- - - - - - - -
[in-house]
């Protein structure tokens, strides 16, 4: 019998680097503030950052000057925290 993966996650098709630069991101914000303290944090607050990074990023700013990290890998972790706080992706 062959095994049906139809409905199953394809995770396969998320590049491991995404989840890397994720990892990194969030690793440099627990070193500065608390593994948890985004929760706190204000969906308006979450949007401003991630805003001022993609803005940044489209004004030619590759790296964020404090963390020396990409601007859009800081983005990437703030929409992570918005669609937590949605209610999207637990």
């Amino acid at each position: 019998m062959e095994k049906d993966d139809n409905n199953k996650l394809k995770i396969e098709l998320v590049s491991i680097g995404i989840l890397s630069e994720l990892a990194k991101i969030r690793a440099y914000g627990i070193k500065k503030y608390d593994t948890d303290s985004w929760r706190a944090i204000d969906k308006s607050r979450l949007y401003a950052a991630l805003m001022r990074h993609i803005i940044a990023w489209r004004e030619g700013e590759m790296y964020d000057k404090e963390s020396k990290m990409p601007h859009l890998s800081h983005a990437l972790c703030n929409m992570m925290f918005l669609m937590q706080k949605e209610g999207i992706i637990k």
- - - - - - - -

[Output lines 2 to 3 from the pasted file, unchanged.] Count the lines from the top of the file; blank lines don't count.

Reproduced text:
């Protein structure tokens, strides 16, 4: 019998680097503030950052000057925290 993966996650098709630069991101914000303290944090607050990074990023700013990290890998972790706080992706 062959095994049906139809409905199953394809995770396969998320590049491991995404989840890397994720990892990194969030690793440099627990070193500065608390593994948890985004929760706190204000969906308006979450949007401003991630805003001022993609803005940044489209004004030619590759790296964020404090963390020396990409601007859009800081983005990437703030929409992570918005669609937590949605209610999207637990």
């Amino acid at each position: 019998m062959e095994k049906d993966d139809n409905n199953k996650l394809k995770i396969e098709l998320v590049s491991i680097g995404i989840l890397s630069e994720l990892a990194k991101i969030r690793a440099y914000g627990i070193k500065k503030y608390d593994t948890d303290s985004w929760r706190a944090i204000d969906k308006s607050r979450l949007y401003a950052a991630l805003m001022r990074h993609i803005i940044a990023w489209r004004e030619g700013e590759m790296y964020d000057k404090e963390s020396k990290m990409p601007h859009l890998s800081h983005a990437l972790c703030n929409m992570m925290f918005l669609m937590q706080k949605e209610g999207i992706i637990k």